Teachers were very strict and often used corporal punishment such as the cane. The children were frightened of one headmaster in particular as he would beat them, while another used a slipper or shook pupils hard. The residents remembered one incident when the headmaster tried to shake a very large boy but gave up red-faced after much straining. Some teachers also had a sense of humour, or thought they had, at times. During the war, one headmaster, it was recalled, would jump out at the children wearing a gas mask to shock them.

The school was heated by a coal fire and, in the winter, the children’s milk, which was delivered in small glass bottles, had to be thawed above the fire. Sometimes the children had to run on the spot to keep warm. The ceiling leaked when it snowed or rained and “a galvanized jug stood next to the fire to catch the drops”. While the teacher was completing the register and other documentation the children would use a dictionary to look up unknown words from the hymn book. One teacher would knit while she was teaching, although it was claimed that she could still see everything that went on in the classroom.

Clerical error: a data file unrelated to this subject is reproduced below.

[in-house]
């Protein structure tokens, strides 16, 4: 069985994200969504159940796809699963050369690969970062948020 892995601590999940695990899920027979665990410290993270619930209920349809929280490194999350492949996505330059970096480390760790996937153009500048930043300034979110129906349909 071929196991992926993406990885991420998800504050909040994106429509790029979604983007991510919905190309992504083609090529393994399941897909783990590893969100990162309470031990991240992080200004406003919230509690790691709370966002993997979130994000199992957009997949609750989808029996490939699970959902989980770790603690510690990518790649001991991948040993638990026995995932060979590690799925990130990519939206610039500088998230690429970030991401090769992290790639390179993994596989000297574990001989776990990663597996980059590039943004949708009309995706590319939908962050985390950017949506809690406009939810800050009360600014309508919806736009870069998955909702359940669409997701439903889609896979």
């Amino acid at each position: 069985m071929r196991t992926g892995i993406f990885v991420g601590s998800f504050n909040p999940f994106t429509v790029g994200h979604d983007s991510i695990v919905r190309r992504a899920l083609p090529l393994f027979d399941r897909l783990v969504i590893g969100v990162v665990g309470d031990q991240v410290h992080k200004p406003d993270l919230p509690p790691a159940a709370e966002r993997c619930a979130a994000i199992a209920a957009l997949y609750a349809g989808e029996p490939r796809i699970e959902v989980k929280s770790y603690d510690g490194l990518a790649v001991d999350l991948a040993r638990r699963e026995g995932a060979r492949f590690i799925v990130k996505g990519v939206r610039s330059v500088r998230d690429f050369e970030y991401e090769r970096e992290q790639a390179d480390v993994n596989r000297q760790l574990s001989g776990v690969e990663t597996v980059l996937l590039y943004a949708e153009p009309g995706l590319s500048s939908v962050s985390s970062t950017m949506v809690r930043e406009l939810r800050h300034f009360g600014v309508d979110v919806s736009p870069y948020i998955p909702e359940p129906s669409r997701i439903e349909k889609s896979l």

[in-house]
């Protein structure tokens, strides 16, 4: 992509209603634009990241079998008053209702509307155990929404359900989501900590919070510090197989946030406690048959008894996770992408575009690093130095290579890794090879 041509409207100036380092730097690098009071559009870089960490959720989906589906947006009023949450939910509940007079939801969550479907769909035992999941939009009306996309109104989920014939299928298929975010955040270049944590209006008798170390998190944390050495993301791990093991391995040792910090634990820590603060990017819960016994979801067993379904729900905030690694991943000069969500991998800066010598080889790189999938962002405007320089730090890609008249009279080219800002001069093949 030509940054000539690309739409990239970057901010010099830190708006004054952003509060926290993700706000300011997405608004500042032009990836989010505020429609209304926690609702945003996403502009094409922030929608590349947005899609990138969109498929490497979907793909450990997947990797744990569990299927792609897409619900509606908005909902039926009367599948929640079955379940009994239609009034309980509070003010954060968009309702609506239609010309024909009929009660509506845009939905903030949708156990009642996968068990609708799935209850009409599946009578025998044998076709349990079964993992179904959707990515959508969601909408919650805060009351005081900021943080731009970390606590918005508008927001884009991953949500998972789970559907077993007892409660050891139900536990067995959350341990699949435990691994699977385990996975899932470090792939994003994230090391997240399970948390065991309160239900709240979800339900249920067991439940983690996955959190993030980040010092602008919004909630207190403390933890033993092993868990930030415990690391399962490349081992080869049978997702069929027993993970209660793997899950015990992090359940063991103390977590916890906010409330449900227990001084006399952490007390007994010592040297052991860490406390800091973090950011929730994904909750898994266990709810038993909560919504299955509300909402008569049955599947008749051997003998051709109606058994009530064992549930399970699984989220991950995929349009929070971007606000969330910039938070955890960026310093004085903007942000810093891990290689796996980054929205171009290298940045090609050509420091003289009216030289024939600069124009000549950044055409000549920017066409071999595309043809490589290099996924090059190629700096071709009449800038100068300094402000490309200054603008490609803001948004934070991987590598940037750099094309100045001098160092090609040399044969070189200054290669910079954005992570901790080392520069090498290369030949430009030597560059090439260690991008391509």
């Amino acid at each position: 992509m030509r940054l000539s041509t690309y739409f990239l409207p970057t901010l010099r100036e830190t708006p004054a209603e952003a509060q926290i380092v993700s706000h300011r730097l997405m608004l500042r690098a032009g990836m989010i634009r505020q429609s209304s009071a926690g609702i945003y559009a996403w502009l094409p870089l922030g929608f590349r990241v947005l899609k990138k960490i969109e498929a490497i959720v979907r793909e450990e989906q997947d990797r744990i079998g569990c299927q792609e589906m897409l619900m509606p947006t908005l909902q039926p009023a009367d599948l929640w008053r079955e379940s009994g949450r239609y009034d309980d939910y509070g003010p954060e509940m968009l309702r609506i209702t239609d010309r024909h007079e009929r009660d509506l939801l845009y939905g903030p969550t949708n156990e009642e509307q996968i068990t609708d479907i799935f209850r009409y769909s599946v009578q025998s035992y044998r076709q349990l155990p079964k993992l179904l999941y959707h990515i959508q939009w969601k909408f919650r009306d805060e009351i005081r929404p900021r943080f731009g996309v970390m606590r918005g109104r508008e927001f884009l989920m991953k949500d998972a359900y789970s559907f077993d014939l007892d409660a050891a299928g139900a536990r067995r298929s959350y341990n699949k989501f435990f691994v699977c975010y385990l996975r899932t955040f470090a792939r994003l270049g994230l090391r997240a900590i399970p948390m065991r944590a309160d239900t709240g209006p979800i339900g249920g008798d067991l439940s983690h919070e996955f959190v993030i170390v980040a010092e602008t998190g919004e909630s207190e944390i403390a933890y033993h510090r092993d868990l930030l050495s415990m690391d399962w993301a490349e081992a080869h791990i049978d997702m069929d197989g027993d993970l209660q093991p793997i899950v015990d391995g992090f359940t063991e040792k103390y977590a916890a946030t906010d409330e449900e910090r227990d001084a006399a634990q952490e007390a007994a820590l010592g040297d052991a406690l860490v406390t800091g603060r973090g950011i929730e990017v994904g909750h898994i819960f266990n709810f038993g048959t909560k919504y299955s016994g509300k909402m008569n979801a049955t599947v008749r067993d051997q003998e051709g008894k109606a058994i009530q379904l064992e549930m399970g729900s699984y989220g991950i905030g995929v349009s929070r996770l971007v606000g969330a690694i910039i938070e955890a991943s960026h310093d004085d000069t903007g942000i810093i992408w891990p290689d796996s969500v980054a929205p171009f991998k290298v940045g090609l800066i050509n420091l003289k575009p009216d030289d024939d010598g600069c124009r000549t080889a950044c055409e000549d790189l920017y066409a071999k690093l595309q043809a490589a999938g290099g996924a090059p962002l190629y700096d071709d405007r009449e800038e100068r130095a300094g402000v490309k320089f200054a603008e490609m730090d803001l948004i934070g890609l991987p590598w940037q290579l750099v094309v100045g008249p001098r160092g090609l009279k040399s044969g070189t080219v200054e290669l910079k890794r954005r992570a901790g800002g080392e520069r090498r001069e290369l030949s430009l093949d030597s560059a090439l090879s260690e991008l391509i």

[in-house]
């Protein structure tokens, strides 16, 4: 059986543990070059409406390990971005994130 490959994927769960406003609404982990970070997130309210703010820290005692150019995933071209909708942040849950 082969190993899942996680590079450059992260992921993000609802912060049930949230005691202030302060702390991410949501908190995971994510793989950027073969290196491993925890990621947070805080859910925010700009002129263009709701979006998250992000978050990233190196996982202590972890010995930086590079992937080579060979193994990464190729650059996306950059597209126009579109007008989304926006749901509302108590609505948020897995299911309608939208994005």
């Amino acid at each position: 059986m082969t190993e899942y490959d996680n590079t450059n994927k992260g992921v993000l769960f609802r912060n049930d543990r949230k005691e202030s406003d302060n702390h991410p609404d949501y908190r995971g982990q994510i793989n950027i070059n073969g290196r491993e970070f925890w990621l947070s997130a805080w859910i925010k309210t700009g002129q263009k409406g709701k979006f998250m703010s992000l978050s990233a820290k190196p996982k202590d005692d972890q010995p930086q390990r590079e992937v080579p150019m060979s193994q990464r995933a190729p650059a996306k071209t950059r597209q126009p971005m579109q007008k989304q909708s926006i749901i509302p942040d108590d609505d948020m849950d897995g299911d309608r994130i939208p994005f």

The school curriculum included daily physical exercise and sports on Friday afternoons; boys played football and cricket in the furrowed field and the girls played rounders. Teachers would normally teach all subjects but those who did not like sport or art did less of these. One teacher who particularly liked chemistry would do rather unconventional experiments and residents remembered that children had to be carried out of the classroom after one experiment because of the effect of the fumes. Boys went to a workshop in Saddledon Street to learn woodwork and in later years pupils were taken to Shipston for boys to do woodwork while the girls did cookery. The playground was very small and boys and girls were separated at playtime. In the winter, the boys used to turn the outside tap on in the school playground to make ice for slides. Residents said that there was “no health and safety in those days”. One resident described his first day at school when he ran away because he had come from Lower Tysoe and didn’t know any of the other children. A cousin found him and took him back.